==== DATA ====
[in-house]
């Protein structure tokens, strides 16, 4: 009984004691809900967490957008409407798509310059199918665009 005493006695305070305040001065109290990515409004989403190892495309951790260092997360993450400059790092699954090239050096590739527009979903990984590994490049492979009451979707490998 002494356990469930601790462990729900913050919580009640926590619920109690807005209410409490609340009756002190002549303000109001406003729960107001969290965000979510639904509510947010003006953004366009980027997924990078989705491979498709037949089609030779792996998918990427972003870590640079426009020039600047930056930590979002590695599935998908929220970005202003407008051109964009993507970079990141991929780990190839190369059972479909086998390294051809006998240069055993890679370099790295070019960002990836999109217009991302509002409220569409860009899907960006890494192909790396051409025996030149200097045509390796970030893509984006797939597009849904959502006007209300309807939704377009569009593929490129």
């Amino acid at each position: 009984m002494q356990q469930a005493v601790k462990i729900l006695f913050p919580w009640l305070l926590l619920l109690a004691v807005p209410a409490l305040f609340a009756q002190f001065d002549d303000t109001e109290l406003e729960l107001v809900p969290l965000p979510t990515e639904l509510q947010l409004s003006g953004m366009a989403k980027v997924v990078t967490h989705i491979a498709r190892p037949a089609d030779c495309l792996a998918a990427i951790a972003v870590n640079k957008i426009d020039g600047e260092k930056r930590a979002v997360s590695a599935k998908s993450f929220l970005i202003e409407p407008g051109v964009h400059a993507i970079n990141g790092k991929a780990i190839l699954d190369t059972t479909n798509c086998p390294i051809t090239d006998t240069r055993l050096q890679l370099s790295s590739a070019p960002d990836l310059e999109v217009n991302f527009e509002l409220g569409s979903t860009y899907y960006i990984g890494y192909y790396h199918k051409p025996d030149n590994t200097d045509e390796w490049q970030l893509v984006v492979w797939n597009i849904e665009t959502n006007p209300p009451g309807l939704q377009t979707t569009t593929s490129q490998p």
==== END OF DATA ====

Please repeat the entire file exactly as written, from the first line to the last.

[in-house]
């Protein structure tokens, strides 16, 4: 009984004691809900967490957008409407798509310059199918665009 005493006695305070305040001065109290990515409004989403190892495309951790260092997360993450400059790092699954090239050096590739527009979903990984590994490049492979009451979707490998 002494356990469930601790462990729900913050919580009640926590619920109690807005209410409490609340009756002190002549303000109001406003729960107001969290965000979510639904509510947010003006953004366009980027997924990078989705491979498709037949089609030779792996998918990427972003870590640079426009020039600047930056930590979002590695599935998908929220970005202003407008051109964009993507970079990141991929780990190839190369059972479909086998390294051809006998240069055993890679370099790295070019960002990836999109217009991302509002409220569409860009899907960006890494192909790396051409025996030149200097045509390796970030893509984006797939597009849904959502006007209300309807939704377009569009593929490129």
């Amino acid at each position: 009984m002494q356990q469930a005493v601790k462990i729900l006695f913050p919580w009640l305070l926590l619920l109690a004691v807005p209410a409490l305040f609340a009756q002190f001065d002549d303000t109001e109290l406003e729960l107001v809900p969290l965000p979510t990515e639904l509510q947010l409004s003006g953004m366009a989403k980027v997924v990078t967490h989705i491979a498709r190892p037949a089609d030779c495309l792996a998918a990427i951790a972003v870590n640079k957008i426009d020039g600047e260092k930056r930590a979002v997360s590695a599935k998908s993450f929220l970005i202003e409407p407008g051109v964009h400059a993507i970079n990141g790092k991929a780990i190839l699954d190369t059972t479909n798509c086998p390294i051809t090239d006998t240069r055993l050096q890679l370099s790295s590739a070019p960002d990836l310059e999109v217009n991302f527009e509002l409220g569409s979903t860009y899907y960006i990984g890494y192909y790396h199918k051409p025996d030149n590994t200097d045509e390796w490049q970030l893509v984006v492979w797939n597009i849904e665009t959502n006007p209300p009451g309807l939704q377009t979707t569009t593929s490129q490998p």